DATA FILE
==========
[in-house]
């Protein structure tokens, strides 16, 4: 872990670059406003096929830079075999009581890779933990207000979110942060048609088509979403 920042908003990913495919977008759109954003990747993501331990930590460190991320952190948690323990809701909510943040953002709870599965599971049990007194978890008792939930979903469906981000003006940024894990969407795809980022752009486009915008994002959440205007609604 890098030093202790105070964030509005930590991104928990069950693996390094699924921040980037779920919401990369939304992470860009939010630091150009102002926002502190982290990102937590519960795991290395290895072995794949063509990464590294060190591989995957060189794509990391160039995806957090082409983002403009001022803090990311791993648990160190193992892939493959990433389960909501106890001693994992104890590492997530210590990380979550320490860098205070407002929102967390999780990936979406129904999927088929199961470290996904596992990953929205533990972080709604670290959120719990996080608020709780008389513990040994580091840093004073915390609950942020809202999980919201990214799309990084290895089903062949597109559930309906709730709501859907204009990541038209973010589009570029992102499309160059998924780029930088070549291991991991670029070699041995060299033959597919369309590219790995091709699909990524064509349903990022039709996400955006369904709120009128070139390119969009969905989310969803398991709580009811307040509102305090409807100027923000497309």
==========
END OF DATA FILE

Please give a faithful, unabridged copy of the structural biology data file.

[in-house]
């Protein structure tokens, strides 16, 4: 872990670059406003096929830079075999009581890779933990207000979110942060048609088509979403 920042908003990913495919977008759109954003990747993501331990930590460190991320952190948690323990809701909510943040953002709870599965599971049990007194978890008792939930979903469906981000003006940024894990969407795809980022752009486009915008994002959440205007609604 890098030093202790105070964030509005930590991104928990069950693996390094699924921040980037779920919401990369939304992470860009939010630091150009102002926002502190982290990102937590519960795991290395290895072995794949063509990464590294060190591989995957060189794509990391160039995806957090082409983002403009001022803090990311791993648990160190193992892939493959990433389960909501106890001693994992104890590492997530210590990380979550320490860098205070407002929102967390999780990936979406129904999927088929199961470290996904596992990953929205533990972080709604670290959120719990996080608020709780008389513990040994580091840093004073915390609950942020809202999980919201990214799309990084290895089903062949597109559930309906709730709501859907204009990541038209973010589009570029992102499309160059998924780029930088070549291991991991670029070699041995060299033959597919369309590219790995091709699909990524064509349903990022039709996400955006369904709120009128070139390119969009969905989310969803398991709580009811307040509102305090409807100027923000497309």